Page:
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Article of Interest - Education

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Bridges4Kids LogoGovernors Told Urban Schools Need to be "Blown Up" to Improve
Gongwer News Service, August 18, 2003
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(Indianapolis, IN) The structure of the nation's high schools, particularly those in urban centers with high concentrations of poverty, need to be "blown up" in order to improve student performance, governors were told Monday. The message at the annual meeting of the National Governors Association came from the superintendent of the Cleveland school district, who also declared city elected boards do not work, and the director of the Gates Foundation.

The session on the federal No Child Left Behind act was one of two programs focusing on education at this year's meeting that drew 30 of the 50 governors to Indianapolis. The opening plenary session on Sunday involved a presentation on the support needed to turn failing schools can be turned around.

In calling for radical change in structure and governance of urban schools, Barbara Byrd-Bennett, CEO of the Cleveland Municipal School District, said, "It is clear that this is the 21st century's civil rights movement."

She said the district is in the process of jettisoning its junior high schools in favor of K-8 schools, which she said offer a more stable environment and smaller settings for adolescents before they move on to high schools.

And those high schools, she said, "are too damn big" and do not facilitate the individualized attention urban students need. "We plan to blow up our high schools," she said. "The rocket science is how do you create a smaller focused place."

Tom Vander Ark, executive director of education for the Gates Foundation, also called for new options for minority students, noting one third of those entering high school fail to graduate and about the same number get diplomas without adequate skills.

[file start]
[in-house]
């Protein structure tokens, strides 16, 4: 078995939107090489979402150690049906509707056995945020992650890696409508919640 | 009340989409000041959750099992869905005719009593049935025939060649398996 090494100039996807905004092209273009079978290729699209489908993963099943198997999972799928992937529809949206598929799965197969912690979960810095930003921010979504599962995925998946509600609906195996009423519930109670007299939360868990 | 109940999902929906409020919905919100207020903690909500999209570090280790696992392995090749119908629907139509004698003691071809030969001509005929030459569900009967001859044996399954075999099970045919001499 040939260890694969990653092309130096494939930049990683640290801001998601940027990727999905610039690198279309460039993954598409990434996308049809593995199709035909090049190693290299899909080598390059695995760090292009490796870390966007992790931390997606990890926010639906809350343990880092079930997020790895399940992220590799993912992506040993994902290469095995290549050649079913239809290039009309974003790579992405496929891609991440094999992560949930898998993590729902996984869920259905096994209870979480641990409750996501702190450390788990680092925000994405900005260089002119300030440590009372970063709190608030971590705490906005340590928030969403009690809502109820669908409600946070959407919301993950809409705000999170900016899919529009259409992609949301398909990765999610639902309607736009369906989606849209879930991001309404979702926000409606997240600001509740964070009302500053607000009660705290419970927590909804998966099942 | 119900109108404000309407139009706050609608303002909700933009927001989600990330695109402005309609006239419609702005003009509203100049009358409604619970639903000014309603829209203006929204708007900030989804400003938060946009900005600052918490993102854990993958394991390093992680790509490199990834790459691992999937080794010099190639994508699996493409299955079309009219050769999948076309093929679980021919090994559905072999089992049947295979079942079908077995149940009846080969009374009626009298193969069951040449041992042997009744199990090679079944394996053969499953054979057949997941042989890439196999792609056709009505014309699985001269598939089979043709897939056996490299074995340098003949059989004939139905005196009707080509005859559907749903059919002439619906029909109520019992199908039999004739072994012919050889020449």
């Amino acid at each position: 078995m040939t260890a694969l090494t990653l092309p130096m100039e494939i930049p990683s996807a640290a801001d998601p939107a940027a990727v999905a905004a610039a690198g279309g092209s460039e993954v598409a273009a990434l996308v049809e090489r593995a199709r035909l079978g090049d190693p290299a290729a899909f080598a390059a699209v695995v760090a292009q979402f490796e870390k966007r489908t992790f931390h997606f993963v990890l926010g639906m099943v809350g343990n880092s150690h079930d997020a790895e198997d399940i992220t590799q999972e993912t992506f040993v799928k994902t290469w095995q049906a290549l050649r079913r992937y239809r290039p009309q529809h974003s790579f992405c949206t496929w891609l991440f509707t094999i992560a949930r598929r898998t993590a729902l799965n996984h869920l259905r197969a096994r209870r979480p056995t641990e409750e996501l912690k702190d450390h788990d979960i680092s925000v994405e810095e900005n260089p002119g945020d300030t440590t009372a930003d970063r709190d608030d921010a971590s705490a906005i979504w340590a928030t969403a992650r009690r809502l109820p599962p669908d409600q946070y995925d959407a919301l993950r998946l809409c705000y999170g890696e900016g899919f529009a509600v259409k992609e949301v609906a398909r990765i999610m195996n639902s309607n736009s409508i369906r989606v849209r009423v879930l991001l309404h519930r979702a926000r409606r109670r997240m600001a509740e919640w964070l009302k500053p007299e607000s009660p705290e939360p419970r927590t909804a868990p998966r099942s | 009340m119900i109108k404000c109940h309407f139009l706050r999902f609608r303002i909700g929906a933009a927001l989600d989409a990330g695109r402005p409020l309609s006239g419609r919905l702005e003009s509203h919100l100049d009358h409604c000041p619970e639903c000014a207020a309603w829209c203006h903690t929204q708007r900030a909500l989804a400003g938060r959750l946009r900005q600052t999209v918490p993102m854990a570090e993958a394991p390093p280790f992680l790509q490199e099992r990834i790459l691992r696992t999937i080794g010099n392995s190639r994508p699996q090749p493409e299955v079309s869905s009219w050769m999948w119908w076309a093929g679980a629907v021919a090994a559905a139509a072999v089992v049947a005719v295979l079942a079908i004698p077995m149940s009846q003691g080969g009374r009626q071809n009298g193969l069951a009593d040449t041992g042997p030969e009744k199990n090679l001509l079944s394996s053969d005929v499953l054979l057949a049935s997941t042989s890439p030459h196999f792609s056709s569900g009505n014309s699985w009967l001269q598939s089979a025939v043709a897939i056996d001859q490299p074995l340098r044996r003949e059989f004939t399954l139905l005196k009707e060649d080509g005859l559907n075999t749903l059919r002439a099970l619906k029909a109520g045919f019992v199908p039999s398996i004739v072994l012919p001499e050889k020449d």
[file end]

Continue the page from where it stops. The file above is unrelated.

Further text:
"High schools are the worst part of the system and the hardest to change," he said. "The current model is a disaster. You need a highly supportive environment where every student is known and respected."

Mr. Vander Ark said specialty schools and high schools offering college credits are needed to help boost student performance.

Brad Duggan, president/CEO of Just For Kids, added that drastic action is needed for high schools, though he said data collection to measure high school performance and particularly an individual student's progress is "horrible." He said until better data systems are fully implemented, states will be challenged in trying to make schools accountable.

Ms. Byrd-Bennett said the school will announce Tuesday it is no longer in financial or academic emergency for the first time since its governance was changed to mayoral control from an elected board.

Students have met six of 22 targets set in state tests, with overall scores up 10 percent over the past year, Ms. Byrd-Bennett said. Furthermore, average attendance is over 95 percent, up from 80 percent when the elected board was eliminated.

The district has gone from a $200 million deficit since she was hired from New York and now has balanced the books for three consecutive years.

She said the Cleveland model with employees working on an at-will basis and principals on performance-based contracts may not work everywhere, although she added, "There may be some fine elected school boards; I just haven't seen it."